Category: What To Do When No One Tells You What To Do

Idea Treasure Hunting on Road Trips

Approaching a road trip with loose ideas about what you will discover provides a creative way to explore well-documented tourist areas without being stuck in possibly boring activities.

My husband is more structured than I am. He lists all the things he wants to see, studying each area in depth.

I, however, regard road trips as a treasure hunt. If I find only one unexpected-but-meaningful thing per day, I count it as highly rewarding. If I find many, I regard it as “striking it rich.”

Treasures I Found

I struck it rich many times during a three-week road trip to Illinois, Wisconsin, and Michigan (May 2019), but many cannot be documented as “tourist advice.” Here is what I found:

(Note that non-listed treasures include time with family and friends.)

  • Royal Icing Workshop: I spent two days in Wilton’s headquarters (Darien, Illinois) learning Royal Icing techniques from world-famous instructor, Julia Usher. My husband spent time exploring bike trails. All activities in this area were classified as “treasures.”

  • Losing All Art Supplies: While visiting family, I lost all my travel art supplies that I’ve collected over the years, forcing me to buy new ones. By doing this, I discovered how creative I could be with a cheap, kid’s watercolor set. And best? Upon arriving home, my sister-in-law found my original supplies in her car.

  • Recognizing I Love Drawing People: During my trip, I realized that I’d rather draw people than flowers, natural scenery, or architecture. I came to this conclusion after seeing a stunning sketch book on Facebook that focused exclusively on portraits. Here’s one example of my work (done with cheap watercolors and a rapidly disintegrating paint brush). For more, visit Sketches by Karen Little on Littleviews-Crafts.com.

  • Buying Stuff: I bought two long scarves, one at the Milwaukee Art Museum, and a second in Fish Creek in Door County, Wisconsin. Yes, I am a “treasure hunting” consumer at heart. Nearby surroundings were fabulous, too, in all locations.The following photo is my friend, Toni, creating “art with art” in the Milwaukee Art Museum as she almost locked arms with the museum’s famous “The Janitor” by Duane Hanson. (Note: When asking Toni to pose, I didn’t know you were not supposed to step into the “box.”)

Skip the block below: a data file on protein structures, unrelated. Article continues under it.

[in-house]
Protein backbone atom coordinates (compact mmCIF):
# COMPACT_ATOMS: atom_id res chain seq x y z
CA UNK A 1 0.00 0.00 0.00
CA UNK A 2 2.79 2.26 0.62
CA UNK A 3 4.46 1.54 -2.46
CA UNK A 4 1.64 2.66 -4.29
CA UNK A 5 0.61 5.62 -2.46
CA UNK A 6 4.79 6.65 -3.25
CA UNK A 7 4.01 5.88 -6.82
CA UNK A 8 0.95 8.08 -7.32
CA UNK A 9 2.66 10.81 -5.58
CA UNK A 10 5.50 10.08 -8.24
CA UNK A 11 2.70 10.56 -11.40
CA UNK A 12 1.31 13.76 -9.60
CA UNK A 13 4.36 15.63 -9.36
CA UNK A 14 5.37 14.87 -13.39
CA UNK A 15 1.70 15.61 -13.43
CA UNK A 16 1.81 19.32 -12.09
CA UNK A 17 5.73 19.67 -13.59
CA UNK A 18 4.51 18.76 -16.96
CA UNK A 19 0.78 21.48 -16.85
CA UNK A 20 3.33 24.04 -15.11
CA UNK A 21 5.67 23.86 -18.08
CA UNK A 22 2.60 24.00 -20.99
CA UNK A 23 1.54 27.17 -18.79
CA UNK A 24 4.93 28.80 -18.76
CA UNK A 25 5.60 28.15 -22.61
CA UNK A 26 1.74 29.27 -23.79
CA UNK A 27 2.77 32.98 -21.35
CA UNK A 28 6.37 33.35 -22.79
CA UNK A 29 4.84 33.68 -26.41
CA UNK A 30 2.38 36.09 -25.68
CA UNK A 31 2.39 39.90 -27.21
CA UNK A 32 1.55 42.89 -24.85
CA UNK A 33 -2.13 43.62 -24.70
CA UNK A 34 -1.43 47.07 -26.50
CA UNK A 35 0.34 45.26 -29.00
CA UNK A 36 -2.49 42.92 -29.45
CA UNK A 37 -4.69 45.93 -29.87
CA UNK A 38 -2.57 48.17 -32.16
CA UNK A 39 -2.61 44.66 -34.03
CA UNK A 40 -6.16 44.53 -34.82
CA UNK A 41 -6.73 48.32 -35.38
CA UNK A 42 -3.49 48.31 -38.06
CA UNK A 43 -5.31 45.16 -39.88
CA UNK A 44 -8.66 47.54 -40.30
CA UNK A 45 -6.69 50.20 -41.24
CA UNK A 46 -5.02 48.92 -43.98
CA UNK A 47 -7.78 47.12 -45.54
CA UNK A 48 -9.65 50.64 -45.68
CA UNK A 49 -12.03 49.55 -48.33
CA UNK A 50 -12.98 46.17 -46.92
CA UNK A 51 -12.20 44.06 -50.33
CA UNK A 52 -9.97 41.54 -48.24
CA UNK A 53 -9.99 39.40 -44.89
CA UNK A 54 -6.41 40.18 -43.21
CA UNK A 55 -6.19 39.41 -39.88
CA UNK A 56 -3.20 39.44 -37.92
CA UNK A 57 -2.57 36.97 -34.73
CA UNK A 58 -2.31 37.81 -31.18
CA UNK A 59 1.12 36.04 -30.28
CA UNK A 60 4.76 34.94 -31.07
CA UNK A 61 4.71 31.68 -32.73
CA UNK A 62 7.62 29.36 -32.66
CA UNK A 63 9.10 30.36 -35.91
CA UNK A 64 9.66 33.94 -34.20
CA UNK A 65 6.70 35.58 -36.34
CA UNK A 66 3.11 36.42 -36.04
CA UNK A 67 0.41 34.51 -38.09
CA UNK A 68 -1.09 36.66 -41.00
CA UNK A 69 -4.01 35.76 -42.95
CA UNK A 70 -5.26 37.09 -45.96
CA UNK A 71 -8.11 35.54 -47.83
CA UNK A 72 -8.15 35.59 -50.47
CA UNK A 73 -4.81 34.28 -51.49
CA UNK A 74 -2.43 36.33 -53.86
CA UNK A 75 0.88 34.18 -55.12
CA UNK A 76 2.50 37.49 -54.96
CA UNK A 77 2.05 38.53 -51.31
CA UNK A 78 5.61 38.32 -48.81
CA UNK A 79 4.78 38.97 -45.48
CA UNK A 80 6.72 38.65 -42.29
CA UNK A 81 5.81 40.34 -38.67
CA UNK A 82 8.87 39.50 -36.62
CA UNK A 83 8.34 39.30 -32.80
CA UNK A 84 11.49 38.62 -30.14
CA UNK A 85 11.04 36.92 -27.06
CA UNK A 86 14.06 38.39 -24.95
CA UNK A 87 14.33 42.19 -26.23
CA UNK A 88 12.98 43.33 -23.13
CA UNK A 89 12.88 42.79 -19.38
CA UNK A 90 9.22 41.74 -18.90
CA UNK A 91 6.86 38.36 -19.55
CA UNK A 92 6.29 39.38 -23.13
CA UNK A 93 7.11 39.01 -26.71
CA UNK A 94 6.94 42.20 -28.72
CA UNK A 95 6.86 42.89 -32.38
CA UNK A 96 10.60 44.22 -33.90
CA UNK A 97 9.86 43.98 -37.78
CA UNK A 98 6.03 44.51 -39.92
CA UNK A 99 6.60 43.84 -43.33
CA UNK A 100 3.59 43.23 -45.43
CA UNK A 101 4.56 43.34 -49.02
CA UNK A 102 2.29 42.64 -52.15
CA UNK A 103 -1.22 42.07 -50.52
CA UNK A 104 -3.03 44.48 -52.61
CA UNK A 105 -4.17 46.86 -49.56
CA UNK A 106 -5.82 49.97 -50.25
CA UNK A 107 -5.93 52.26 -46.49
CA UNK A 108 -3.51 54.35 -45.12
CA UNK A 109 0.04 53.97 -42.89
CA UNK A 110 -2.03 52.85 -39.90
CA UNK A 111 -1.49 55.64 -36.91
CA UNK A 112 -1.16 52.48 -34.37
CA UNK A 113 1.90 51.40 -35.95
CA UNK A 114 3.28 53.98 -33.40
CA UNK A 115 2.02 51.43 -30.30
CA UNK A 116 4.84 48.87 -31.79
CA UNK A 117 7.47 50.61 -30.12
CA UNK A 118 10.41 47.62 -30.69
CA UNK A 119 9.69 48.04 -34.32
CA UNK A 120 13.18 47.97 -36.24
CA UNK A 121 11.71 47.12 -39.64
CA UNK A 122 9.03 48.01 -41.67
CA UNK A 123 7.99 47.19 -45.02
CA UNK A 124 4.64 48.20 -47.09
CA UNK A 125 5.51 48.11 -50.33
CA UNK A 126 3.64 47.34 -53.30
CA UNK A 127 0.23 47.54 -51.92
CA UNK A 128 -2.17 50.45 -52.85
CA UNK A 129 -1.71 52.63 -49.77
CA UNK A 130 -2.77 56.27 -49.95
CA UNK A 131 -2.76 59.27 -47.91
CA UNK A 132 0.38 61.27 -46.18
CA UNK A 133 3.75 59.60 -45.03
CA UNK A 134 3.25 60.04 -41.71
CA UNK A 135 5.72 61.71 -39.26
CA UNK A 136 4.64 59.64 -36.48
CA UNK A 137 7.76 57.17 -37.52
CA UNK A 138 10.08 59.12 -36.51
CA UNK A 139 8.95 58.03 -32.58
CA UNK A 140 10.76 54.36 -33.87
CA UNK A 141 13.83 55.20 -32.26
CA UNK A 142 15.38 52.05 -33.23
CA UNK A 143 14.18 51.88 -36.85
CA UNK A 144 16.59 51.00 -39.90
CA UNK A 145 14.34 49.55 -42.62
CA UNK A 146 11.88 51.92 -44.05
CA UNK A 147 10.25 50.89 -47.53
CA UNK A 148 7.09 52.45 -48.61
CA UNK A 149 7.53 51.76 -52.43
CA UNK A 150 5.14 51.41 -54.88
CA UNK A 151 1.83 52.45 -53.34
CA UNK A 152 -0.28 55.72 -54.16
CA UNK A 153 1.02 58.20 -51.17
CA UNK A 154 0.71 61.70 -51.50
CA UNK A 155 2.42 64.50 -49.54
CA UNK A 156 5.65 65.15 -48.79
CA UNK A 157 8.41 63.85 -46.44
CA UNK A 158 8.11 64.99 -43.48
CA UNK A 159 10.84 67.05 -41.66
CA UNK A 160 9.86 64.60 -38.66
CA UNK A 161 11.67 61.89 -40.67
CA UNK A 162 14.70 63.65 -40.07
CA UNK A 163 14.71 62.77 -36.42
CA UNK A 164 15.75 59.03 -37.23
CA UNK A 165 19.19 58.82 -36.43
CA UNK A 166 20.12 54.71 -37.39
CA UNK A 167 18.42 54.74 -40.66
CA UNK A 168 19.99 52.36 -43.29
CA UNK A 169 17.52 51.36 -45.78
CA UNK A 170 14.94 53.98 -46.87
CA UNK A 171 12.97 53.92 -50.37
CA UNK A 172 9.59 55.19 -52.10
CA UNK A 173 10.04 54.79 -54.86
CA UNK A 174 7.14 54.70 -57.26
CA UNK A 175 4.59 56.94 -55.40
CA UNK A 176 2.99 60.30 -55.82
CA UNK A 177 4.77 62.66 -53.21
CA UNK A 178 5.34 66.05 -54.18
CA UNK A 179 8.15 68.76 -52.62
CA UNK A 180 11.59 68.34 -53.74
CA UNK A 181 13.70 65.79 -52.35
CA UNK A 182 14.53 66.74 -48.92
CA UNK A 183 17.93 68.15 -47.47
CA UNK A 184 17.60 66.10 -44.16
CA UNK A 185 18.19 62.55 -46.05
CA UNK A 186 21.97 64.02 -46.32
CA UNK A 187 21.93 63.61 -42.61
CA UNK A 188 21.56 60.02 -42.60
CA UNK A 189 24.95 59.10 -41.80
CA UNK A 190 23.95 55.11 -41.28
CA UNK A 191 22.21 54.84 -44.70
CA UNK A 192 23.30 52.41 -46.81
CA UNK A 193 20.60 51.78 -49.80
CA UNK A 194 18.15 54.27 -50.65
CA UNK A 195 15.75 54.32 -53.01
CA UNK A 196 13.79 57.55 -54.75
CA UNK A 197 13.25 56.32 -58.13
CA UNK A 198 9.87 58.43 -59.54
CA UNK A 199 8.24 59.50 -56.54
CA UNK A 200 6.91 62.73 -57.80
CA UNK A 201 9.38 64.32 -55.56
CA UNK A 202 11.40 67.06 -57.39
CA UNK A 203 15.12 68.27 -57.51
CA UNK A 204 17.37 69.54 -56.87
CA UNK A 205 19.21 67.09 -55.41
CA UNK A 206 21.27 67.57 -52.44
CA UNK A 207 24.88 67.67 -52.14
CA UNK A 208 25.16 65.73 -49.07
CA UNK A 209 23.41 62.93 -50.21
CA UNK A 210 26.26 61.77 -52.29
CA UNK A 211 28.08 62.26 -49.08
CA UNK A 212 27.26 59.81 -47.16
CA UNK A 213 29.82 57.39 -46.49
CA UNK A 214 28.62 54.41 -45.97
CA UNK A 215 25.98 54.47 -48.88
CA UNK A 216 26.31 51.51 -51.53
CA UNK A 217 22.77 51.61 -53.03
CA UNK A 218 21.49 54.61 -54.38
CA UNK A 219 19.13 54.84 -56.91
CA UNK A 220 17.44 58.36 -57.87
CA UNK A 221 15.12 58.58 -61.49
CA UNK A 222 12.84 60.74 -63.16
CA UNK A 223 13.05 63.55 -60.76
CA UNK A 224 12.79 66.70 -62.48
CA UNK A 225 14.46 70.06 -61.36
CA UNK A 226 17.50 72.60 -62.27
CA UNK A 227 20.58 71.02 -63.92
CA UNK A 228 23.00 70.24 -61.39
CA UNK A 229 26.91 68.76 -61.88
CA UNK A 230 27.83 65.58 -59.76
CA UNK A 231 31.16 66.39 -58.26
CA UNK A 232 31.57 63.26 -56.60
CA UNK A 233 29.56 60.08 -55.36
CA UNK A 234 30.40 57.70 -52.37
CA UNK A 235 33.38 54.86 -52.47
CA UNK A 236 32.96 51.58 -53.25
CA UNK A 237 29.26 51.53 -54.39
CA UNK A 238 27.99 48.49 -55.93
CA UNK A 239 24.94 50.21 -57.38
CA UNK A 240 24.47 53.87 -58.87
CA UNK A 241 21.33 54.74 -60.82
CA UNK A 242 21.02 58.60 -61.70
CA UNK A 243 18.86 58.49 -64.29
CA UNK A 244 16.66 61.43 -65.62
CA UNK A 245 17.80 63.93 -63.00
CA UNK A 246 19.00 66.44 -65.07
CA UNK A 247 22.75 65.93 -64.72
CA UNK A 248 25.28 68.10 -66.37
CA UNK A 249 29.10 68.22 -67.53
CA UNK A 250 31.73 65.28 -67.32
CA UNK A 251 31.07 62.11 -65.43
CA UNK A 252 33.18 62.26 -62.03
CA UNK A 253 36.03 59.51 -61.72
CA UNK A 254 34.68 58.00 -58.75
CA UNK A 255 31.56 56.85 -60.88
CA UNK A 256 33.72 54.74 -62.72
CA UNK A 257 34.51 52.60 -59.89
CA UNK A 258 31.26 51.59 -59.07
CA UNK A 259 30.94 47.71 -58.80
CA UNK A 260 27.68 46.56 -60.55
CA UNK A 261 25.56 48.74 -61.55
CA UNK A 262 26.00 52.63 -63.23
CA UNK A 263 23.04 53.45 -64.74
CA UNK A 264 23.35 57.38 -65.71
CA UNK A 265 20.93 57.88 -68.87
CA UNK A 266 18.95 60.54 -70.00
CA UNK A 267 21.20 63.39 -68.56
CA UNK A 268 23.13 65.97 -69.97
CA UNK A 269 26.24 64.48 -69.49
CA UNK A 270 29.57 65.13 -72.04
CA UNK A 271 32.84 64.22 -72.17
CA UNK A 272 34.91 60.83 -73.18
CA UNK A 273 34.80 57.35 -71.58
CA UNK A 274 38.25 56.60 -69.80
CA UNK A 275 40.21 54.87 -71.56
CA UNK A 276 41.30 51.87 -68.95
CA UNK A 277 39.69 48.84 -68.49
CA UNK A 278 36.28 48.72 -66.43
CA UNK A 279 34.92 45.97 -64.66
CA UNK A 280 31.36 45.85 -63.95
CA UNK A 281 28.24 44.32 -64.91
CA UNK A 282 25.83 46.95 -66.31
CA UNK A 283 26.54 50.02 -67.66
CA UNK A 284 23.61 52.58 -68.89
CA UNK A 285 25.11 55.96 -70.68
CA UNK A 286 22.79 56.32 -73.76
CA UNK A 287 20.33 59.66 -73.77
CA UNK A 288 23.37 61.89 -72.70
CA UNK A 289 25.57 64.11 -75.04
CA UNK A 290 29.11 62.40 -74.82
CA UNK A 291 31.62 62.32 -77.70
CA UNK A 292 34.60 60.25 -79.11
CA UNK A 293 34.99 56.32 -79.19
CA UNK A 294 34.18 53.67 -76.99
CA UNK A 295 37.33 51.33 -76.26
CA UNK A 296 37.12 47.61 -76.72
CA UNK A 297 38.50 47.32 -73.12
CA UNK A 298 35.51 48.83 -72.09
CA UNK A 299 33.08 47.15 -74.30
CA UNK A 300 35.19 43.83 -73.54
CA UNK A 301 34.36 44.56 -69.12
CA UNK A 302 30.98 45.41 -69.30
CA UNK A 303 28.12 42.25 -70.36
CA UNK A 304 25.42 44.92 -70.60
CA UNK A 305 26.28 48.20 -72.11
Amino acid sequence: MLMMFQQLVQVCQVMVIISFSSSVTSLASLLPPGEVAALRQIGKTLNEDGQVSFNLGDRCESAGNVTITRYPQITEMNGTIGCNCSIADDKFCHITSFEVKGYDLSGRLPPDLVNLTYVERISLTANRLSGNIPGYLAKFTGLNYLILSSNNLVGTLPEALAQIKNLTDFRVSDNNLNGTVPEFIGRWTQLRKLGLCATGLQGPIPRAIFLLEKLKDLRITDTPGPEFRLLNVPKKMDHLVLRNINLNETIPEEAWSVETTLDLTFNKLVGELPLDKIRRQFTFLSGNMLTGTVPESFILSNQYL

• Michigan’s Tunnel of Trees: Just driving through this area is amazing, especially after a period of heavy rains where everything is verdant (lush). In spring, check for forest floors covered with Jonquils.

  • Sleeping Bear Dunes National Lake Shore: This federal preserve in Michigan is always a marvel. But treasure-wise-speaking, we got to use our antique, “forever free” federal park pass, which is no longer available to seniors.

  • Cherry Republic at Glen Arbor, Michigan: Glen Arbor is the original home of this small chain of unique restaurants. It features cherry-products, outdoor seating, and great food. Its other locations are nice, but this one is extra special. In addition to good food, I was fascinated with their lovely window box:

Of course, I found many other treasures, but perhaps the most important to me was discovering that my passion as an artist is drawing people in action! (My family, of course, benefits from my second passion, which involves sugar cookies decorated with Royal Icing.)

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Article by Karen Little, first published for Littleviews.com on June 3, 2019, all rights reserved by Karen Little and Littleviews. You may re-publish this article on a non-commercial site with permission from Karen.

Questions? Ask Karen at info@littleviews.com. Do you have an article you’d like to see in this series? Karen would love to hear from you.

How to Quickly Improve Your Memory by Self-Testing

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You truly learn a new topic only when you can express it fluently in some way. If, however, you are not in a classroom, it may have been difficult to identify your own fluency until now, with the availability of online test makers.

Taking a test someone else has prepared for you can help you learn, but it can be stressful. Unless you ace it, tests like that often make you feel insecure, instead of becoming confident that you are learning new information.

Taking a test you prepare for yourself, however, lets you focus on what you need to know without losing face in front of a teacher, or racking up poor grades.

Learn how effective and easy self-testing can be with the online app, Easy Test Maker, (EasyTestMaker.com), which is free for single-person use.

To test the self-test maker, I picked a subject I needed to know which, around Super Bowl time, was football. Next, I found source material that contained information I needed to learn, then using “cut and paste,” I pumped questions into Easy Test Maker.  Question types include a short answer, multiple choice, true or false, matching, or fill in the blank.